Conservation Data Centre Element Occurrences
The B.C. Conservation Data Centre (CDC) maps known element occurrences (an area of land and/or water where a species or ecosystem is known to have been) of red- and blue-listed species and ecosystems. The CDC database includes the best available information and is updated on a regular basis.
- An element occurrence record (EOR) can consist of one or more source features (i.e. observations) For species, an element occurrence is generally equivalent to a population.
- An element occurrence has conservation significance and is relevant in land management decisions.
- An element occurrence is not an observation. It is a value-added product that includes assessment of observations for conservation significance, and includes verification of the information source.
- All element occurrences are polygons: the size of the polygon usually reflects the locational uncertainty associated with the source data, represented with varying sized circles. Some polygons may be larger to reflect the actual area covered by the element occurrence.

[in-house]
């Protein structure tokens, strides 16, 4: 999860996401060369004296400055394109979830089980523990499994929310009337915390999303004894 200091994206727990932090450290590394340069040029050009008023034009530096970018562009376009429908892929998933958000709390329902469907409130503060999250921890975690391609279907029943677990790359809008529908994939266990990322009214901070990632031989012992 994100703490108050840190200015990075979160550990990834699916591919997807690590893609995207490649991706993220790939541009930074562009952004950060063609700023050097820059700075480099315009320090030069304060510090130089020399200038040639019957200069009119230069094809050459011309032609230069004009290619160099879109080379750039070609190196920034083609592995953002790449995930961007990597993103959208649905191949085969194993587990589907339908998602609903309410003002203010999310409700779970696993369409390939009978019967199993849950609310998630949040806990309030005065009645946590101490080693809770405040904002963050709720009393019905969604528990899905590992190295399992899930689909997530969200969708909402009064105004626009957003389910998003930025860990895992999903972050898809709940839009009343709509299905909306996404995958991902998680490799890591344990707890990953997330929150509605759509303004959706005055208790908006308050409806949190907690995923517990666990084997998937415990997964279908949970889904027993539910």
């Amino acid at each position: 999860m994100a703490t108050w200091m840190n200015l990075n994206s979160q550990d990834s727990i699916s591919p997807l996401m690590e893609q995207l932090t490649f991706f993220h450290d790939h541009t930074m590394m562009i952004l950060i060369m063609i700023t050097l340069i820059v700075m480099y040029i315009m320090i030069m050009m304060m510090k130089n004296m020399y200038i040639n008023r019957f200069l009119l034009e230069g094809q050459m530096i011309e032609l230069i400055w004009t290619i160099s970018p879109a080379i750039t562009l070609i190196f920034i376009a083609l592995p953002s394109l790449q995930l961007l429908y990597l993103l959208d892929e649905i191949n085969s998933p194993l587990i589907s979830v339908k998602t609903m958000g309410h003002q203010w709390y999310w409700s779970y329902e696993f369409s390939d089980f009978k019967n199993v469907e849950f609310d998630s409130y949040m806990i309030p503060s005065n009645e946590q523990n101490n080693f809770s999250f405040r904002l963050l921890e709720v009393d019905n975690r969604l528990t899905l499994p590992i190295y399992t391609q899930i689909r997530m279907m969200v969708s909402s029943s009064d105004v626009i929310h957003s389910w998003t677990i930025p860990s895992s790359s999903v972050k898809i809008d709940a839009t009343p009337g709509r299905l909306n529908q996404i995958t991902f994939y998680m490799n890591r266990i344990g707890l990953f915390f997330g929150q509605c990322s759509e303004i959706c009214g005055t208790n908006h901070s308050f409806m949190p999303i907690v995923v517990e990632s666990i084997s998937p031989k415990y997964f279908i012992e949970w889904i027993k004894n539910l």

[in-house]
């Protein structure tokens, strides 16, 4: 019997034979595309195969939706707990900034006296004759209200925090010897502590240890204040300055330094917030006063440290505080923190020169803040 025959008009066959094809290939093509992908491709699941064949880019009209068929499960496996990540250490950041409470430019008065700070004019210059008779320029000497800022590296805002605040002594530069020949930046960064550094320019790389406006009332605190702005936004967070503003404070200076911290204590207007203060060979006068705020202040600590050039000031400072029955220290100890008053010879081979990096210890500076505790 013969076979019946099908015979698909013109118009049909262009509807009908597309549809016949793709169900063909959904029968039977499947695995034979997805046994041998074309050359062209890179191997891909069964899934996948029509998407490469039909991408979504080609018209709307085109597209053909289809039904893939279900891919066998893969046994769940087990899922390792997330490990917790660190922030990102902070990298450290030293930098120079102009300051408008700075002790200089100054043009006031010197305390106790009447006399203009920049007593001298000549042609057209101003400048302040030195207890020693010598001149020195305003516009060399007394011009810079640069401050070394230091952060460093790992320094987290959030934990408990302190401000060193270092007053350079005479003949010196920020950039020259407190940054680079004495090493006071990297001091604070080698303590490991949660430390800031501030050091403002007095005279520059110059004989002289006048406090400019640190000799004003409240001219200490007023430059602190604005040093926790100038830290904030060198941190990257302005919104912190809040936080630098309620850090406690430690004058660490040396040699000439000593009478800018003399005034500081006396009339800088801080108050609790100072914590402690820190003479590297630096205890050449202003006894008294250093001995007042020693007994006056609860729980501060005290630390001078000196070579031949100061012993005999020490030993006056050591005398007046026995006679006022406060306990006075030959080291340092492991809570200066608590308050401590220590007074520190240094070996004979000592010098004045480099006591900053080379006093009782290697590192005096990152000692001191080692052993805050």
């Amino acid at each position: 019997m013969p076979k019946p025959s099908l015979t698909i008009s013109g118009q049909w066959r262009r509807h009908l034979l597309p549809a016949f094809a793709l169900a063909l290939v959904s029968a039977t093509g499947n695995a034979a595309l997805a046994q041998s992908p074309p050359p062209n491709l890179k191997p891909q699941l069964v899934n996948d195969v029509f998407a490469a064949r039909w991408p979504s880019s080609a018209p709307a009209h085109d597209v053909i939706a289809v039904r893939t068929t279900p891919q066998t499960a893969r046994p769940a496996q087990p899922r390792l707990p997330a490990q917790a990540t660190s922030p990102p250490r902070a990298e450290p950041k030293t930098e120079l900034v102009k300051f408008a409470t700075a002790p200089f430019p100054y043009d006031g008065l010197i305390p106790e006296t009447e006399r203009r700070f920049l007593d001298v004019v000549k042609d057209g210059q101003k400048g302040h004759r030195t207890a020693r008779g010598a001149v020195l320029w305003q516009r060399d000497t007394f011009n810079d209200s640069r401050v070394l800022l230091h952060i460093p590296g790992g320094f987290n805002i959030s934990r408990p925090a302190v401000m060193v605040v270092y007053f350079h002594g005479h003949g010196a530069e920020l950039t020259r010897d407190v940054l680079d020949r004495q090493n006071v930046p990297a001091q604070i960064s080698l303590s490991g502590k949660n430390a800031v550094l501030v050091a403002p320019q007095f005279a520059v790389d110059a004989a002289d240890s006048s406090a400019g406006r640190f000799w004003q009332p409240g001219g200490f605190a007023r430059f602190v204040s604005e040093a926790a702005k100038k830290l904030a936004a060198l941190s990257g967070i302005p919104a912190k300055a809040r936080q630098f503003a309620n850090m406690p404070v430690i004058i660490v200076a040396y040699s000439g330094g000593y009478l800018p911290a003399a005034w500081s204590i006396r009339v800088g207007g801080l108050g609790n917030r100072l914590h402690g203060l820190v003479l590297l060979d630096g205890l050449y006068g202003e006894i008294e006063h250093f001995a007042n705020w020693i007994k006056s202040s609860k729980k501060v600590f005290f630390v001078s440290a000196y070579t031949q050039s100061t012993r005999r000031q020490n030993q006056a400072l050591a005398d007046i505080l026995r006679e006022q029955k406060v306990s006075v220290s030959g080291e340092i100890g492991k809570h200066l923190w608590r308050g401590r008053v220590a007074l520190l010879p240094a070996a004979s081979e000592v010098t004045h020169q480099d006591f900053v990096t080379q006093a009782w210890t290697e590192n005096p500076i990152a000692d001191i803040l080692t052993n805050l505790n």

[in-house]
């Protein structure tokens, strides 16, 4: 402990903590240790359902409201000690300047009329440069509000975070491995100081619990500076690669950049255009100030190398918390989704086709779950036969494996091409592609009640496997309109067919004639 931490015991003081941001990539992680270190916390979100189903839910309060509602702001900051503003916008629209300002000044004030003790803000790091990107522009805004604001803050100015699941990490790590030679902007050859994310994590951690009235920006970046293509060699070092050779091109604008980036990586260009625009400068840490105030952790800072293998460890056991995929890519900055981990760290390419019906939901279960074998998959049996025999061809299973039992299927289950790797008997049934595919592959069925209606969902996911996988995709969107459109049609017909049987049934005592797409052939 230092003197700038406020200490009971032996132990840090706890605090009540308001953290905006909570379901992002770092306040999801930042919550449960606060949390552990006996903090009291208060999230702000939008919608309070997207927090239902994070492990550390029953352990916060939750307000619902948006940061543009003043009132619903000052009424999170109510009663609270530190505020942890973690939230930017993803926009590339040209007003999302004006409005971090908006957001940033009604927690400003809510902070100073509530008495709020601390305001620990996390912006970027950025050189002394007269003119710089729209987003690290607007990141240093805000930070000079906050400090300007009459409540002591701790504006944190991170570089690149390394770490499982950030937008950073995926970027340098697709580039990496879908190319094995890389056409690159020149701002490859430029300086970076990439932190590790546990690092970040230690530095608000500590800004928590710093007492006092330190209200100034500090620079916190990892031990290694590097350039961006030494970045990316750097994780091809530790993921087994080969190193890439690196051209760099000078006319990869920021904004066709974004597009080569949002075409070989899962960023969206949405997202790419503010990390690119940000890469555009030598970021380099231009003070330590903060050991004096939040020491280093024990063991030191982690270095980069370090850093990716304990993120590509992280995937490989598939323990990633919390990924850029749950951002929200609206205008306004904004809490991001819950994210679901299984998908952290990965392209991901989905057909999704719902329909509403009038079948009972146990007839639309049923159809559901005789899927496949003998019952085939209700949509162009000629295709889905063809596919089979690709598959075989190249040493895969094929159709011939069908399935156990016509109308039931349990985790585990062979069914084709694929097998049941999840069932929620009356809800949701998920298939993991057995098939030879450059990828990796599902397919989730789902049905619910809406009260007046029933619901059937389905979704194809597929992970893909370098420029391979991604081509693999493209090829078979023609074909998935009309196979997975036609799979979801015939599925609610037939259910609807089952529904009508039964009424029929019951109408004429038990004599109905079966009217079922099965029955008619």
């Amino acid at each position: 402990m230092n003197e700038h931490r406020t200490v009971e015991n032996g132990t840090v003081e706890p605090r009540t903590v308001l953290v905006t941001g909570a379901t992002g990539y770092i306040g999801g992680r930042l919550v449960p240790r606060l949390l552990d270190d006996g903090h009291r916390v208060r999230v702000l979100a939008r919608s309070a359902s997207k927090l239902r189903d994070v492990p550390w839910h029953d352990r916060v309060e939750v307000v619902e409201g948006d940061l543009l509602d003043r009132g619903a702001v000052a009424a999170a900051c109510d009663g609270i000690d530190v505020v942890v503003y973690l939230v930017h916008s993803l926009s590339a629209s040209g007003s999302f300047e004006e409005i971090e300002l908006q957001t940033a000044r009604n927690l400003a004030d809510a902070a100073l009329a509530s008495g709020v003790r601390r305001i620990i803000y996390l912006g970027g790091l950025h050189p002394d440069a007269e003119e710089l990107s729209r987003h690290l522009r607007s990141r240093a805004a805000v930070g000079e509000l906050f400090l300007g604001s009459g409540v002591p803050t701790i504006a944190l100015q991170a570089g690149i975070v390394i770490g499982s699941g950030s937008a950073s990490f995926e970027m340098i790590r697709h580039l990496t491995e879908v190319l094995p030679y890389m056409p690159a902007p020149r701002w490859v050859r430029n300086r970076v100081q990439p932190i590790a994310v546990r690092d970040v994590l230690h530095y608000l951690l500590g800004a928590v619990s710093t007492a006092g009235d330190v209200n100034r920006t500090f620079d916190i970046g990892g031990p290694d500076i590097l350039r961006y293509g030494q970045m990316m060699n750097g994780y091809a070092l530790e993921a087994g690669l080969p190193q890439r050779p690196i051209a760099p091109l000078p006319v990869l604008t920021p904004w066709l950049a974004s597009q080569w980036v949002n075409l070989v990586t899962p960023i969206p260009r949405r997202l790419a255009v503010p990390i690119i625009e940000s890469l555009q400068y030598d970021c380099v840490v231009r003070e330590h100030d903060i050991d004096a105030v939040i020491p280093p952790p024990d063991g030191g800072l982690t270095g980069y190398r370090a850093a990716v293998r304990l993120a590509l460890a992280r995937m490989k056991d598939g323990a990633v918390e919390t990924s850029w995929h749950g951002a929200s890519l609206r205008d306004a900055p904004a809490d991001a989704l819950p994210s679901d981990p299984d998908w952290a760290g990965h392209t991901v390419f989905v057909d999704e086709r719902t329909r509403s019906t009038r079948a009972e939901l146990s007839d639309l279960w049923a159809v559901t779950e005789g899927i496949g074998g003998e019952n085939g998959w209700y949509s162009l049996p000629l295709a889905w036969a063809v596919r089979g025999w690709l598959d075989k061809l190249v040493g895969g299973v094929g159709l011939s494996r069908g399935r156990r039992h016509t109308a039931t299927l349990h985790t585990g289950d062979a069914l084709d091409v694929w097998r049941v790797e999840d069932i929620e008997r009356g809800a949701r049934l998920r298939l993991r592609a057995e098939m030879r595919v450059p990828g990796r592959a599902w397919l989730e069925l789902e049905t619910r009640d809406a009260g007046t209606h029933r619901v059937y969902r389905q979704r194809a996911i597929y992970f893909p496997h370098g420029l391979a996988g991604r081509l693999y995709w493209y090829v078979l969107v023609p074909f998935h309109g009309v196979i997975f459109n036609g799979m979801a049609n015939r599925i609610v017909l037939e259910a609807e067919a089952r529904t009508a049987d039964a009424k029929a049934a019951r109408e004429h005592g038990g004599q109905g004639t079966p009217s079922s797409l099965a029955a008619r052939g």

If you do not find an element occurrence in your area of interest, this means there are none currently mapped in the CDC database. The best way to verify whether an area contains a species or ecosystem at risk is to have do a detailed assessment of the property during the appropriate season.
Learn about the ways you can access mapped element occurrences and potential locations of species and ecosystems at risk:
Element Occurrence Layers Explained
CDC publicly available element occurrences of species and ecosystems are in layers.
- Publicly available element occurrences: Element occurrences of species and ecosystems at risk that are publicly available
- (Historical) publicly available element occurrences: Element occurrences are deemed historical if the last observation was greater than 40 years ago or the element occurrence is considered to be possibly extirpated
- (Masked secured) publicly available element occurrences: A public view of those element occurrences that are secured – these appear as large “fuzzed” polygons that hide the actual location of the element occurrence and contain no associated information
Secure Element Occurrence Data
A small number of mapped element occurrences are withheld from public, as set out in the Species and Ecosystems Data and Information Security Policy. The most common reasons that an element occurrence would be secured are:
- The species or ecosystem data is considered to be susceptible to persecution or harm if the data is publicly available
- The data is proprietary
Some of the details of these element occurrences may be released on a need-to-know basis.